- Electronic Financial Accounts and Account Records. Many of us and many of our clients receive one or more statements from their financial institutions via electronic means. Additionally, most of our employee benefits are accessed via the internet. Beneficiary designations are often available electronically and may be submitted in that manner. The information in this category contains confidential information that may be protected by federal privacy laws. Finally, sites such as Quicken.com and mint.com contain online financial records.
- Tax Returns. With the advent of Turbo Tax and other computer-generated tax programs, many tax return records are stored on personal computers or on the servers of the tax service. The information stored here is also protected information.
- Electronic Medical Records. Also in the realm of protected information, this time as a result of medical privacy laws, are any electronic medical records. Many medical providers offer patients access to medical information via electronic media.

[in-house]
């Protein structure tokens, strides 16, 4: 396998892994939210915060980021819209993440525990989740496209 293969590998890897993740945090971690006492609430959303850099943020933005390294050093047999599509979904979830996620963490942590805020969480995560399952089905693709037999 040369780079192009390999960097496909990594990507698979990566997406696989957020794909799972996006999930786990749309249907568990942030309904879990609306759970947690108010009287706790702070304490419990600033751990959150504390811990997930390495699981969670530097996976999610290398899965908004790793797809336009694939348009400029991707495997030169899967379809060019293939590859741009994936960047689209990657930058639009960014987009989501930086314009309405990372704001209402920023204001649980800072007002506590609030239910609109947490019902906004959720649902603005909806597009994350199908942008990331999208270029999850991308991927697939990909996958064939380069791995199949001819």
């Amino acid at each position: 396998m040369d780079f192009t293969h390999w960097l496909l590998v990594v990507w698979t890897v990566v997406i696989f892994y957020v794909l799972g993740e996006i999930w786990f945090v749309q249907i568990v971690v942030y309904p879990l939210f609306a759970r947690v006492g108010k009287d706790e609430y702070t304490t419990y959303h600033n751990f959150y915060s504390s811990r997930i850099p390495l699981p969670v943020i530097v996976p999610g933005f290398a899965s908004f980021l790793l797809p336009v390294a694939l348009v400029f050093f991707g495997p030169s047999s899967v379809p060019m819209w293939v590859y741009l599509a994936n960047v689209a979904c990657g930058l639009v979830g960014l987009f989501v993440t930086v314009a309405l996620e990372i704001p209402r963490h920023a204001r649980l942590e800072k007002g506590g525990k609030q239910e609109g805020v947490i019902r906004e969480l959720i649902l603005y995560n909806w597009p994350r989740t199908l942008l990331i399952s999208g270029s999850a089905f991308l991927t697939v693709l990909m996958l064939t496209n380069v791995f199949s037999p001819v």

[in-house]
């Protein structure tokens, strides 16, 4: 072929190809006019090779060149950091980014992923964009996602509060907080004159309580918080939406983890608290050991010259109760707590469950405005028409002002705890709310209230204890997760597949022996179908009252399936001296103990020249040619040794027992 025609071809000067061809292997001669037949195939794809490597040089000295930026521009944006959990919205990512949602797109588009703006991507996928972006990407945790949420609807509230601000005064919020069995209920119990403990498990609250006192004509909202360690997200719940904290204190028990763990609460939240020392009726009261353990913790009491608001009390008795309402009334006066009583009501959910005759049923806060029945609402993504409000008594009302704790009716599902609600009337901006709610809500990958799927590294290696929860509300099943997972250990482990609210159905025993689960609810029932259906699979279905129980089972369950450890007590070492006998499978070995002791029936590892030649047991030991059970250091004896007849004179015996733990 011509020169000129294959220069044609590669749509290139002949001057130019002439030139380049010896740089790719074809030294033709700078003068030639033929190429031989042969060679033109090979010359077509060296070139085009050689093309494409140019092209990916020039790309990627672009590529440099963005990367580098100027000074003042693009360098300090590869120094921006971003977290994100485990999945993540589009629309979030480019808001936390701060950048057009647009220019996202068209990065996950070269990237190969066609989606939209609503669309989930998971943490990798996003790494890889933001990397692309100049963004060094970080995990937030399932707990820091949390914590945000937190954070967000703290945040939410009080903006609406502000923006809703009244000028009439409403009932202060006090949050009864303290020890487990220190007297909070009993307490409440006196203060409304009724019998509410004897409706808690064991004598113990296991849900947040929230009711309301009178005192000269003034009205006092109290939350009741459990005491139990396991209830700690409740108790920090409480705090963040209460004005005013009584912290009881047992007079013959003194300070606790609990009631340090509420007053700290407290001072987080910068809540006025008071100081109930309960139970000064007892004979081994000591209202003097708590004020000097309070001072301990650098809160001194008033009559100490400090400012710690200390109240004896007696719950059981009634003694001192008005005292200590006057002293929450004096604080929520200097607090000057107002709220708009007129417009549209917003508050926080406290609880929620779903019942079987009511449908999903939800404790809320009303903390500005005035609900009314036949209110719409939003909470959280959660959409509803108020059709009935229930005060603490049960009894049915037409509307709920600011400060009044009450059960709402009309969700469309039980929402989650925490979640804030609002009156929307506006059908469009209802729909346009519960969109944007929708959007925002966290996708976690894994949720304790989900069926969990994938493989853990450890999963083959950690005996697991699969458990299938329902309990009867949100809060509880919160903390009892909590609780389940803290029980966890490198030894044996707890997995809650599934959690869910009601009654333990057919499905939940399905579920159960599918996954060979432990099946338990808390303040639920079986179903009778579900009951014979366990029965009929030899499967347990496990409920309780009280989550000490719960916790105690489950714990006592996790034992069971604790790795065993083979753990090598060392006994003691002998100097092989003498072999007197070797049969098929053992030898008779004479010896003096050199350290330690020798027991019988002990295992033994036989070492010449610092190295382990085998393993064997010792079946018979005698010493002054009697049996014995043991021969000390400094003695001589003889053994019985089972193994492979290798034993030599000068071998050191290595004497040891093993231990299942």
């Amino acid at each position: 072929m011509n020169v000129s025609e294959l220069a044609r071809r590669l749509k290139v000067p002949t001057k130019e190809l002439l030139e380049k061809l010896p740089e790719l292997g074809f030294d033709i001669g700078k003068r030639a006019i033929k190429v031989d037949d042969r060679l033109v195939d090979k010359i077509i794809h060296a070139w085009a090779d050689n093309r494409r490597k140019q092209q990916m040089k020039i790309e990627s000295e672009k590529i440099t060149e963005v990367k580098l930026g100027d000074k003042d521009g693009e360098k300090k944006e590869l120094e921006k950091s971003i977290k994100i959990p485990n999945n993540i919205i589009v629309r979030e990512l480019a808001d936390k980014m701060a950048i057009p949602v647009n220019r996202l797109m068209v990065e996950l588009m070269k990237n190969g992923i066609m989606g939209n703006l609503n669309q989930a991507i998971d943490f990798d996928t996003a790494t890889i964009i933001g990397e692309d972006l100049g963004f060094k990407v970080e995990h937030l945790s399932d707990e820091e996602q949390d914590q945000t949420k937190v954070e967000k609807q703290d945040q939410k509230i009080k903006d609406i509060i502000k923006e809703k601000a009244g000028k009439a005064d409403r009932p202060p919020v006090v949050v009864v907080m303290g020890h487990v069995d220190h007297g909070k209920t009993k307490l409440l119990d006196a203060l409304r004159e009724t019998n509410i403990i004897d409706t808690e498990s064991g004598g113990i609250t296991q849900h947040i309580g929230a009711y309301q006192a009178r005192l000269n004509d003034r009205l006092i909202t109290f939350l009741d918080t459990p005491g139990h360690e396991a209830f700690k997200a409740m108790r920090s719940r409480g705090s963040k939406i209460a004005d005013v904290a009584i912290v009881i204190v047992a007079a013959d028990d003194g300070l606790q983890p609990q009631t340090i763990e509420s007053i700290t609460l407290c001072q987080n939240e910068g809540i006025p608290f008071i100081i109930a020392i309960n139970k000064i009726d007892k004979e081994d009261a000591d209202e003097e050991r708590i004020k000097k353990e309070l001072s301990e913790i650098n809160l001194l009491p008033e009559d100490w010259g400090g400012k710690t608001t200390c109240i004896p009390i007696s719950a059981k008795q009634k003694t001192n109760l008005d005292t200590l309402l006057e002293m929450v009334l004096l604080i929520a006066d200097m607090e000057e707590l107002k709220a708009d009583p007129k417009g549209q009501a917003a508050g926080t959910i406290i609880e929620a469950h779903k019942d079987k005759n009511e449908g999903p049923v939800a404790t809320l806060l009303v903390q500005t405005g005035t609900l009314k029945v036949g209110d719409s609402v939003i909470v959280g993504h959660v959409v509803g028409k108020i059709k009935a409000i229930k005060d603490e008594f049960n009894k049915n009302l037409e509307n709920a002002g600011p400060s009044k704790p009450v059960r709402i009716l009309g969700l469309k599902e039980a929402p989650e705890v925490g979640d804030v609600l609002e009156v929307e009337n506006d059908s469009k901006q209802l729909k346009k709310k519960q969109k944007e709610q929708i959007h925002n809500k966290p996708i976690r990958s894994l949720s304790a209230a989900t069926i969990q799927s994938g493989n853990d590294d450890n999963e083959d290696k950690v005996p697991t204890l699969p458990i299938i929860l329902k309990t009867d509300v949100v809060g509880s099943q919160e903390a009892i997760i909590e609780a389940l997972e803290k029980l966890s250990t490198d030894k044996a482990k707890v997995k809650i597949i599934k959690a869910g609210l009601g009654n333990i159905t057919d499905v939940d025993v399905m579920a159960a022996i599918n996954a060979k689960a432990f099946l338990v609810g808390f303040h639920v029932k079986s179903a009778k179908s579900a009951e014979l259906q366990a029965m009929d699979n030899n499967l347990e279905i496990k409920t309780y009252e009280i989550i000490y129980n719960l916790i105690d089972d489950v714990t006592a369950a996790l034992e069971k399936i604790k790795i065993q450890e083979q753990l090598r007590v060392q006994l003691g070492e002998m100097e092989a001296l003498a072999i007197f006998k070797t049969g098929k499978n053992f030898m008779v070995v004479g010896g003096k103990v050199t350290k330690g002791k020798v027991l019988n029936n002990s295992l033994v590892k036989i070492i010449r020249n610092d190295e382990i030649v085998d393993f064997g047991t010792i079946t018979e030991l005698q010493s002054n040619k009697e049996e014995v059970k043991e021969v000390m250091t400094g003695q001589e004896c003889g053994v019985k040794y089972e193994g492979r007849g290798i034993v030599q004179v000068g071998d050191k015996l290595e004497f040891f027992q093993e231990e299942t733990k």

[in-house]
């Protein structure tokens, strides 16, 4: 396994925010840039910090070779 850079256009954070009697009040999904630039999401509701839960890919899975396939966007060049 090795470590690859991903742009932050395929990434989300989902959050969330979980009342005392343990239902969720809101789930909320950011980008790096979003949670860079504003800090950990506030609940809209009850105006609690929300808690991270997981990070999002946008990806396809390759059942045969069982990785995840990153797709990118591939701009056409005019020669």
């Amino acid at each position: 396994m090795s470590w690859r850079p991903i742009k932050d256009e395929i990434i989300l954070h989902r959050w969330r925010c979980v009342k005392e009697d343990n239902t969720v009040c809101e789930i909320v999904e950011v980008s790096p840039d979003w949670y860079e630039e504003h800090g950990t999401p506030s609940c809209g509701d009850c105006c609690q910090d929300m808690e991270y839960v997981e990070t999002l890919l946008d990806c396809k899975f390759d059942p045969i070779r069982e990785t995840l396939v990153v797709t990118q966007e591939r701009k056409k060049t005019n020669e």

- Documents Stored in the Cloud. The most popular app or website to hold documents, pictures, publications, and just about anything that can be electronically stored is Dropbox. Other similar apps or websites include Box.com, Evernote, Microsoft Onenote, Notability, and the photo and video sites listed above.
- Emails. Emails take the place of what we used to call letters. An email system can be locally stored on a computer or server, such is the case in many businesses. Most personal email accounts are now stored on the email provider’s servers, as is the case with AOL, Gmail, Hotmail, Yahoo, and others.
- Blogs. Do you maintain a blog? Is it income producing? If something should happen to you, do you wish it to be maintained, archived, deleted or some other disposition?
- Websites. If you maintain a website, the name of the registrar must be kept in a safe place. We need to know whether a website is income producing, whether it needs to be maintained, whether it has value to the owner or the owner’s estate. Do you own unused domain names?